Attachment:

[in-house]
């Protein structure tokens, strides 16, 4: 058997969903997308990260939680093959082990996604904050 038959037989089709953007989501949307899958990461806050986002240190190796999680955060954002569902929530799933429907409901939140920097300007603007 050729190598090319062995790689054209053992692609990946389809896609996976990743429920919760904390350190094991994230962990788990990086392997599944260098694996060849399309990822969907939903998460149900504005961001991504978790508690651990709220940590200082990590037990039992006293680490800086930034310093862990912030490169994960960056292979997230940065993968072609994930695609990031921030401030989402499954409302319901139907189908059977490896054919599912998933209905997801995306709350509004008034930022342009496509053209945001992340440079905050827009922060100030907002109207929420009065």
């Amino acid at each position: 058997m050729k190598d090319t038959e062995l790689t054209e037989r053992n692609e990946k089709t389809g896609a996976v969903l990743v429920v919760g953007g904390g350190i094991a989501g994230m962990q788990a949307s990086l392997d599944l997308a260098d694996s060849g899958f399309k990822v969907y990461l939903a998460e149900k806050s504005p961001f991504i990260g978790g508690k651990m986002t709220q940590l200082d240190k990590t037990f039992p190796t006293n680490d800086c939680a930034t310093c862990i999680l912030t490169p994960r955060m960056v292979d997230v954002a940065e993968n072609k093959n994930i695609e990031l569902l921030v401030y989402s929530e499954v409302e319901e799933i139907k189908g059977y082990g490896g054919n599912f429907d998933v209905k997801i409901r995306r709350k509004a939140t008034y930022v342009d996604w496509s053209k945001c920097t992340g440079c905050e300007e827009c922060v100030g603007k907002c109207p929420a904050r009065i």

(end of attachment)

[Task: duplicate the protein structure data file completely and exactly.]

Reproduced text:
[in-house]
């Protein structure tokens, strides 16, 4: 058997969903997308990260939680093959082990996604904050 038959037989089709953007989501949307899958990461806050986002240190190796999680955060954002569902929530799933429907409901939140920097300007603007 050729190598090319062995790689054209053992692609990946389809896609996976990743429920919760904390350190094991994230962990788990990086392997599944260098694996060849399309990822969907939903998460149900504005961001991504978790508690651990709220940590200082990590037990039992006293680490800086930034310093862990912030490169994960960056292979997230940065993968072609994930695609990031921030401030989402499954409302319901139907189908059977490896054919599912998933209905997801995306709350509004008034930022342009496509053209945001992340440079905050827009922060100030907002109207929420009065």
């Amino acid at each position: 058997m050729k190598d090319t038959e062995l790689t054209e037989r053992n692609e990946k089709t389809g896609a996976v969903l990743v429920v919760g953007g904390g350190i094991a989501g994230m962990q788990a949307s990086l392997d599944l997308a260098d694996s060849g899958f399309k990822v969907y990461l939903a998460e149900k806050s504005p961001f991504i990260g978790g508690k651990m986002t709220q940590l200082d240190k990590t037990f039992p190796t006293n680490d800086c939680a930034t310093c862990i999680l912030t490169p994960r955060m960056v292979d997230v954002a940065e993968n072609k093959n994930i695609e990031l569902l921030v401030y989402s929530e499954v409302e319901e799933i139907k189908g059977y082990g490896g054919n599912f429907d998933v209905k997801i409901r995306r709350k509004a939140t008034y930022v342009d996604w496509s053209k945001c920097t992340g440079c905050e300007e827009c922060v100030g603007k907002c109207p929420a904050r009065i």